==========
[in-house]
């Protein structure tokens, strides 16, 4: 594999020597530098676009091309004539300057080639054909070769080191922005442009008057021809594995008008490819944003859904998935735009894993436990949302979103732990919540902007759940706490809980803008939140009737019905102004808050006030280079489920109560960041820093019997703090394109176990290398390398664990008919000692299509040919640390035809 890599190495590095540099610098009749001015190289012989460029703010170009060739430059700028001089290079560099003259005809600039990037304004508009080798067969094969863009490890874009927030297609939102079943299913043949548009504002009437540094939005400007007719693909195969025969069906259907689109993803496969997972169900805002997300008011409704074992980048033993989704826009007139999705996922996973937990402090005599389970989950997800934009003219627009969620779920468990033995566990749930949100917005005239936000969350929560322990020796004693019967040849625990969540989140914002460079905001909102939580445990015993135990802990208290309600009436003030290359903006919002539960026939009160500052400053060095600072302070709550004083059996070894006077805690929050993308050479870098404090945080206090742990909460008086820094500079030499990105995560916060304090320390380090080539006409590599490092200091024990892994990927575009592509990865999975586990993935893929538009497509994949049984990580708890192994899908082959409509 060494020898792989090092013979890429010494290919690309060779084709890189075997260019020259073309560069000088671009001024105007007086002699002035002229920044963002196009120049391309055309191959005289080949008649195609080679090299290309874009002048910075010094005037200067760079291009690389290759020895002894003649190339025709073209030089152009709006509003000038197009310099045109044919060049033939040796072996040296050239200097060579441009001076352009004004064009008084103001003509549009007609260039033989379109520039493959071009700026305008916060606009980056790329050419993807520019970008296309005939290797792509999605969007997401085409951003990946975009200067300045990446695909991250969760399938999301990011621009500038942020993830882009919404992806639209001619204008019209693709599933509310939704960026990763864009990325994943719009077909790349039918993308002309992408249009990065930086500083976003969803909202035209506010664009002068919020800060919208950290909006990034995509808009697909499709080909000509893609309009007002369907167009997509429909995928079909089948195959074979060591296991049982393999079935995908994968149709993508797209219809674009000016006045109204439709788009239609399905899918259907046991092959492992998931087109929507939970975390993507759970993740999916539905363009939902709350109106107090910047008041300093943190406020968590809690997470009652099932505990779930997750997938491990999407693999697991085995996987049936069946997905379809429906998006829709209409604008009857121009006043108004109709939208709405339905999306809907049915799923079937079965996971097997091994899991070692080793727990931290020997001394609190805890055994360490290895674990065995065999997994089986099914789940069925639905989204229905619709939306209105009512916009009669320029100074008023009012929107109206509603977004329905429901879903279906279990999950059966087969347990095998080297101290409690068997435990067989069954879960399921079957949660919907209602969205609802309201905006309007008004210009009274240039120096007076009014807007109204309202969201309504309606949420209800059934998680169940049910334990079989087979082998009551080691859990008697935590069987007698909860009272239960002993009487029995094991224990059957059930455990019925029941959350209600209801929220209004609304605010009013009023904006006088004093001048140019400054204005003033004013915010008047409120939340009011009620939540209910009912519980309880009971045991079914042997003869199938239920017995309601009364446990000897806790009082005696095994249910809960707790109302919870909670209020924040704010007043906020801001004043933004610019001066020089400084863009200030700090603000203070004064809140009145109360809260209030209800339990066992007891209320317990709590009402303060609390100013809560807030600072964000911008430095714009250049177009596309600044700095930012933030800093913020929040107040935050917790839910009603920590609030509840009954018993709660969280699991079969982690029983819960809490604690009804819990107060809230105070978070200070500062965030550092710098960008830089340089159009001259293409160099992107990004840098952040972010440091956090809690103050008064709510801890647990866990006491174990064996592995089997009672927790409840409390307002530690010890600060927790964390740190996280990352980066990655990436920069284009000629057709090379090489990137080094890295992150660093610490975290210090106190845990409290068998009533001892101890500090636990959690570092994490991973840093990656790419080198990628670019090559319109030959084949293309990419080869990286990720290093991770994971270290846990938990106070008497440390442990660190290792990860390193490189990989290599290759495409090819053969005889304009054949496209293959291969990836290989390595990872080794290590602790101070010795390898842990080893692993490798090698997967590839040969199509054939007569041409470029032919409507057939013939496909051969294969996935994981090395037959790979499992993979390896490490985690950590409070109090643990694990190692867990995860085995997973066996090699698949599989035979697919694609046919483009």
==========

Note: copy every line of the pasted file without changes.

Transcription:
[in-house]
């Protein structure tokens, strides 16, 4: 594999020597530098676009091309004539300057080639054909070769080191922005442009008057021809594995008008490819944003859904998935735009894993436990949302979103732990919540902007759940706490809980803008939140009737019905102004808050006030280079489920109560960041820093019997703090394109176990290398390398664990008919000692299509040919640390035809 890599190495590095540099610098009749001015190289012989460029703010170009060739430059700028001089290079560099003259005809600039990037304004508009080798067969094969863009490890874009927030297609939102079943299913043949548009504002009437540094939005400007007719693909195969025969069906259907689109993803496969997972169900805002997300008011409704074992980048033993989704826009007139999705996922996973937990402090005599389970989950997800934009003219627009969620779920468990033995566990749930949100917005005239936000969350929560322990020796004693019967040849625990969540989140914002460079905001909102939580445990015993135990802990208290309600009436003030290359903006919002539960026939009160500052400053060095600072302070709550004083059996070894006077805690929050993308050479870098404090945080206090742990909460008086820094500079030499990105995560916060304090320390380090080539006409590599490092200091024990892994990927575009592509990865999975586990993935893929538009497509994949049984990580708890192994899908082959409509 060494020898792989090092013979890429010494290919690309060779084709890189075997260019020259073309560069000088671009001024105007007086002699002035002229920044963002196009120049391309055309191959005289080949008649195609080679090299290309874009002048910075010094005037200067760079291009690389290759020895002894003649190339025709073209030089152009709006509003000038197009310099045109044919060049033939040796072996040296050239200097060579441009001076352009004004064009008084103001003509549009007609260039033989379109520039493959071009700026305008916060606009980056790329050419993807520019970008296309005939290797792509999605969007997401085409951003990946975009200067300045990446695909991250969760399938999301990011621009500038942020993830882009919404992806639209001619204008019209693709599933509310939704960026990763864009990325994943719009077909790349039918993308002309992408249009990065930086500083976003969803909202035209506010664009002068919020800060919208950290909006990034995509808009697909499709080909000509893609309009007002369907167009997509429909995928079909089948195959074979060591296991049982393999079935995908994968149709993508797209219809674009000016006045109204439709788009239609399905899918259907046991092959492992998931087109929507939970975390993507759970993740999916539905363009939902709350109106107090910047008041300093943190406020968590809690997470009652099932505990779930997750997938491990999407693999697991085995996987049936069946997905379809429906998006829709209409604008009857121009006043108004109709939208709405339905999306809907049915799923079937079965996971097997091994899991070692080793727990931290020997001394609190805890055994360490290895674990065995065999997994089986099914789940069925639905989204229905619709939306209105009512916009009669320029100074008023009012929107109206509603977004329905429901879903279906279990999950059966087969347990095998080297101290409690068997435990067989069954879960399921079957949660919907209602969205609802309201905006309007008004210009009274240039120096007076009014807007109204309202969201309504309606949420209800059934998680169940049910334990079989087979082998009551080691859990008697935590069987007698909860009272239960002993009487029995094991224990059957059930455990019925029941959350209600209801929220209004609304605010009013009023904006006088004093001048140019400054204005003033004013915010008047409120939340009011009620939540209910009912519980309880009971045991079914042997003869199938239920017995309601009364446990000897806790009082005696095994249910809960707790109302919870909670209020924040704010007043906020801001004043933004610019001066020089400084863009200030700090603000203070004064809140009145109360809260209030209800339990066992007891209320317990709590009402303060609390100013809560807030600072964000911008430095714009250049177009596309600044700095930012933030800093913020929040107040935050917790839910009603920590609030509840009954018993709660969280699991079969982690029983819960809490604690009804819990107060809230105070978070200070500062965030550092710098960008830089340089159009001259293409160099992107990004840098952040972010440091956090809690103050008064709510801890647990866990006491174990064996592995089997009672927790409840409390307002530690010890600060927790964390740190996280990352980066990655990436920069284009000629057709090379090489990137080094890295992150660093610490975290210090106190845990409290068998009533001892101890500090636990959690570092994490991973840093990656790419080198990628670019090559319109030959084949293309990419080869990286990720290093991770994971270290846990938990106070008497440390442990660190290792990860390193490189990989290599290759495409090819053969005889304009054949496209293959291969990836290989390595990872080794290590602790101070010795390898842990080893692993490798090698997967590839040969199509054939007569041409470029032919409507057939013939496909051969294969996935994981090395037959790979499992993979390896490490985690950590409070109090643990694990190692867990995860085995997973066996090699698949599989035979697919694609046919483009």